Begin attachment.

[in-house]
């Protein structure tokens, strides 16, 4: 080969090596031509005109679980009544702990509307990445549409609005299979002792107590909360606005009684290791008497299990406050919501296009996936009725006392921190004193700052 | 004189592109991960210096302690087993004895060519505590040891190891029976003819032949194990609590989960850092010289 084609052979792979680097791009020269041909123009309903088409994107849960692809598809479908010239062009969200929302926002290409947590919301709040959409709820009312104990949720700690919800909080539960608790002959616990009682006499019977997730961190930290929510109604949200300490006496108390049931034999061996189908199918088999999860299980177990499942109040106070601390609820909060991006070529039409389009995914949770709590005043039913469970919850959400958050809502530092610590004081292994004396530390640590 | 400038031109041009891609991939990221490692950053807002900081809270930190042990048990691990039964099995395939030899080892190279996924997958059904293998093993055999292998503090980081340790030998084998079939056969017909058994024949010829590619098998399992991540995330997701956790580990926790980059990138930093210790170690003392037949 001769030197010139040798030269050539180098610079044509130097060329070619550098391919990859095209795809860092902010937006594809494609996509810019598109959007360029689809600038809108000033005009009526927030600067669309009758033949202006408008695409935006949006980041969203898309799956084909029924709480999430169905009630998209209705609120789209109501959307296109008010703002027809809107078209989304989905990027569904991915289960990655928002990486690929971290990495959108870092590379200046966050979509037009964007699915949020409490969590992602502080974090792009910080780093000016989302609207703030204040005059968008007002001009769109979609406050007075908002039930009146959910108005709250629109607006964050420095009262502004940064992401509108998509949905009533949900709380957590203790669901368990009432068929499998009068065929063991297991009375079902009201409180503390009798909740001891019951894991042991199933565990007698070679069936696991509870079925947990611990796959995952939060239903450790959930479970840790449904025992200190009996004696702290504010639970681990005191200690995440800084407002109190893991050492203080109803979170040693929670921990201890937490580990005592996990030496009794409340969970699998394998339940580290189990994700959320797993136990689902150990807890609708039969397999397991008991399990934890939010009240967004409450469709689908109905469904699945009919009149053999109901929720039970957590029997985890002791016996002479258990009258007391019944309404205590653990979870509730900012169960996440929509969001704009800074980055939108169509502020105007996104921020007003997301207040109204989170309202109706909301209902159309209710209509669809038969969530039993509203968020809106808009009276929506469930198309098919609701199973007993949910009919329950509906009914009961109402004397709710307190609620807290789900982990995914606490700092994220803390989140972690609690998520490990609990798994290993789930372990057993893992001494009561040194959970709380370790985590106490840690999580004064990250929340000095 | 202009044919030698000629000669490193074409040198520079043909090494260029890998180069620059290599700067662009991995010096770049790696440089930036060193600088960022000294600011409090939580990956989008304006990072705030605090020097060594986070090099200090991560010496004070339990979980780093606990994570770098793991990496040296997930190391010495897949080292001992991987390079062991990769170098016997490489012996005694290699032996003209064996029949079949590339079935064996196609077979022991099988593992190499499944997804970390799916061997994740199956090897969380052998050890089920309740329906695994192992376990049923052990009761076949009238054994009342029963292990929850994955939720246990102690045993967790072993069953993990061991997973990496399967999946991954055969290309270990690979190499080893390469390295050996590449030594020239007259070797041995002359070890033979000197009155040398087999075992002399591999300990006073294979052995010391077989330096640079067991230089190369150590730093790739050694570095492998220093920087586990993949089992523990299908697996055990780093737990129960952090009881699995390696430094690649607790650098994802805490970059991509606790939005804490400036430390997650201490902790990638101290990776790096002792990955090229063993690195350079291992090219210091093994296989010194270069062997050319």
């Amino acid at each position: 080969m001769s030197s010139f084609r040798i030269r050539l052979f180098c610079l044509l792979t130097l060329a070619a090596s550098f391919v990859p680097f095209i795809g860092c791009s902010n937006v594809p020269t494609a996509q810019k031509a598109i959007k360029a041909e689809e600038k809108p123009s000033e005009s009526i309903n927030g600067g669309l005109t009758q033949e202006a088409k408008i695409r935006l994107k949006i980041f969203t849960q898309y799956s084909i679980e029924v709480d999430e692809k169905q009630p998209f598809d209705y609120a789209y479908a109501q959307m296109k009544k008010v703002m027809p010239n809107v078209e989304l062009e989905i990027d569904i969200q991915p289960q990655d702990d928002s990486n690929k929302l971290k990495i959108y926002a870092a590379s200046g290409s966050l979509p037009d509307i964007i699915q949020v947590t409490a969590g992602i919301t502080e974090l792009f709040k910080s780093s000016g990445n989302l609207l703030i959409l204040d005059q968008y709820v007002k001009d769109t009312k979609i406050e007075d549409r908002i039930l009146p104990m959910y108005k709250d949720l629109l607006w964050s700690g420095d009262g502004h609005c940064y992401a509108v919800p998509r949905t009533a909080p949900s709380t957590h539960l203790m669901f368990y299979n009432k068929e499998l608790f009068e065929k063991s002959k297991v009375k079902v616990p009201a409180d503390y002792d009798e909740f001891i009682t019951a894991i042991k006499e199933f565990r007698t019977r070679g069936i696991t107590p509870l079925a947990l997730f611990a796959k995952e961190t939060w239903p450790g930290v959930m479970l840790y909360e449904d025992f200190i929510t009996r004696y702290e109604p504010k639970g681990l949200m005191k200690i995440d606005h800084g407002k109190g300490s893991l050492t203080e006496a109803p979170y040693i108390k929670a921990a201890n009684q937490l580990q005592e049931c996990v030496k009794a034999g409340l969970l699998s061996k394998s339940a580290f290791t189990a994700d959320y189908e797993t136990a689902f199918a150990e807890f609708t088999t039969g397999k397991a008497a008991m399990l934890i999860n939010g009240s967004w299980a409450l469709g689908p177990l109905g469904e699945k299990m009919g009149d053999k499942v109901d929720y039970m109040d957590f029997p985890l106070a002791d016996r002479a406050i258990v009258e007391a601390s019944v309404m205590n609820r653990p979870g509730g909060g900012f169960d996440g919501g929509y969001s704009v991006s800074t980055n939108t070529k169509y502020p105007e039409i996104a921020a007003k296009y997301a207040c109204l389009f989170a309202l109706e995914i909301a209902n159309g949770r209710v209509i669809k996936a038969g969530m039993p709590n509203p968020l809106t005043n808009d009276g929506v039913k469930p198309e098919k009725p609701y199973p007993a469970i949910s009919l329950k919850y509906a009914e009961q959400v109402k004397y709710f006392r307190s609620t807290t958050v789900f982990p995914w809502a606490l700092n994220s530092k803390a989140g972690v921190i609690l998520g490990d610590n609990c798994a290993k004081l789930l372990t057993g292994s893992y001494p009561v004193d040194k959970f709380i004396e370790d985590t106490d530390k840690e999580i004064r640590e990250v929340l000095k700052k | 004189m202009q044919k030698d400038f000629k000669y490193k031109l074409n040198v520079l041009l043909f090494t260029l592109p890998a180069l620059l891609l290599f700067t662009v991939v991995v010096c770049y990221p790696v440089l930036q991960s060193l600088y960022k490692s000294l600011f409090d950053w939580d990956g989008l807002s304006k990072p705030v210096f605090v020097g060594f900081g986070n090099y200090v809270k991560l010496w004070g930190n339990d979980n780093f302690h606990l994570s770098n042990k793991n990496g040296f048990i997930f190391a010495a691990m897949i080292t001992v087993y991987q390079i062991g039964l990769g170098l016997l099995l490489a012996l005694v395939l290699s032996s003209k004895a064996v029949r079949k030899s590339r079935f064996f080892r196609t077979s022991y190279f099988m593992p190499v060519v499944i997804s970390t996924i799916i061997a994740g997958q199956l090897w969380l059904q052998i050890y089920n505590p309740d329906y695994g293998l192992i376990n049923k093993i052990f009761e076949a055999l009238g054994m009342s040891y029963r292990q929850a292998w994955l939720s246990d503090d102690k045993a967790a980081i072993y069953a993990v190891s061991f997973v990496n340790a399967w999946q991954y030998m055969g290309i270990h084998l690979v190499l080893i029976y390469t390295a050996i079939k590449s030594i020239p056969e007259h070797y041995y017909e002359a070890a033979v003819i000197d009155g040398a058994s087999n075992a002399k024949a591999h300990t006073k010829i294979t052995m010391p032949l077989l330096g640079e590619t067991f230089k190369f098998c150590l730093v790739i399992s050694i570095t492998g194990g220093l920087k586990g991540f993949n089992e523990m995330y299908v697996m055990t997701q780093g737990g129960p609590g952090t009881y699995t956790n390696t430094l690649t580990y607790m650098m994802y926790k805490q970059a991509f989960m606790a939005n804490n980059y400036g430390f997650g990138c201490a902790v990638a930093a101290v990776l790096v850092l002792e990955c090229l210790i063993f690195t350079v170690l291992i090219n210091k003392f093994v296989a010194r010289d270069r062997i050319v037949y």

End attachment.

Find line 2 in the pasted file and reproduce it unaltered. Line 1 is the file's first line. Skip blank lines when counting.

């Protein structure tokens, strides 16, 4: 080969090596031509005109679980009544702990509307990445549409609005299979002792107590909360606005009684290791008497299990406050919501296009996936009725006392921190004193700052 | 004189592109991960210096302690087993004895060519505590040891190891029976003819032949194990609590989960850092010289 084609052979792979680097791009020269041909123009309903088409994107849960692809598809479908010239062009969200929302926002290409947590919301709040959409709820009312104990949720700690919800909080539960608790002959616990009682006499019977997730961190930290929510109604949200300490006496108390049931034999061996189908199918088999999860299980177990499942109040106070601390609820909060991006070529039409389009995914949770709590005043039913469970919850959400958050809502530092610590004081292994004396530390640590 | 400038031109041009891609991939990221490692950053807002900081809270930190042990048990691990039964099995395939030899080892190279996924997958059904293998093993055999292998503090980081340790030998084998079939056969017909058994024949010829590619098998399992991540995330997701956790580990926790980059990138930093210790170690003392037949 001769030197010139040798030269050539180098610079044509130097060329070619550098391919990859095209795809860092902010937006594809494609996509810019598109959007360029689809600038809108000033005009009526927030600067669309009758033949202006408008695409935006949006980041969203898309799956084909029924709480999430169905009630998209209705609120789209109501959307296109008010703002027809809107078209989304989905990027569904991915289960990655928002990486690929971290990495959108870092590379200046966050979509037009964007699915949020409490969590992602502080974090792009910080780093000016989302609207703030204040005059968008007002001009769109979609406050007075908002039930009146959910108005709250629109607006964050420095009262502004940064992401509108998509949905009533949900709380957590203790669901368990009432068929499998009068065929063991297991009375079902009201409180503390009798909740001891019951894991042991199933565990007698070679069936696991509870079925947990611990796959995952939060239903450790959930479970840790449904025992200190009996004696702290504010639970681990005191200690995440800084407002109190893991050492203080109803979170040693929670921990201890937490580990005592996990030496009794409340969970699998394998339940580290189990994700959320797993136990689902150990807890609708039969397999397991008991399990934890939010009240967004409450469709689908109905469904699945009919009149053999109901929720039970957590029997985890002791016996002479258990009258007391019944309404205590653990979870509730900012169960996440929509969001704009800074980055939108169509502020105007996104921020007003997301207040109204989170309202109706909301209902159309209710209509669809038969969530039993509203968020809106808009009276929506469930198309098919609701199973007993949910009919329950509906009914009961109402004397709710307190609620807290789900982990995914606490700092994220803390989140972690609690998520490990609990798994290993789930372990057993893992001494009561040194959970709380370790985590106490840690999580004064990250929340000095 | 202009044919030698000629000669490193074409040198520079043909090494260029890998180069620059290599700067662009991995010096770049790696440089930036060193600088960022000294600011409090939580990956989008304006990072705030605090020097060594986070090099200090991560010496004070339990979980780093606990994570770098793991990496040296997930190391010495897949080292001992991987390079062991990769170098016997490489012996005694290699032996003209064996029949079949590339079935064996196609077979022991099988593992190499499944997804970390799916061997994740199956090897969380052998050890089920309740329906695994192992376990049923052990009761076949009238054994009342029963292990929850994955939720246990102690045993967790072993069953993990061991997973990496399967999946991954055969290309270990690979190499080893390469390295050996590449030594020239007259070797041995002359070890033979000197009155040398087999075992002399591999300990006073294979052995010391077989330096640079067991230089190369150590730093790739050694570095492998220093920087586990993949089992523990299908697996055990780093737990129960952090009881699995390696430094690649607790650098994802805490970059991509606790939005804490400036430390997650201490902790990638101290990776790096002792990955090229063993690195350079291992090219210091093994296989010194270069062997050319």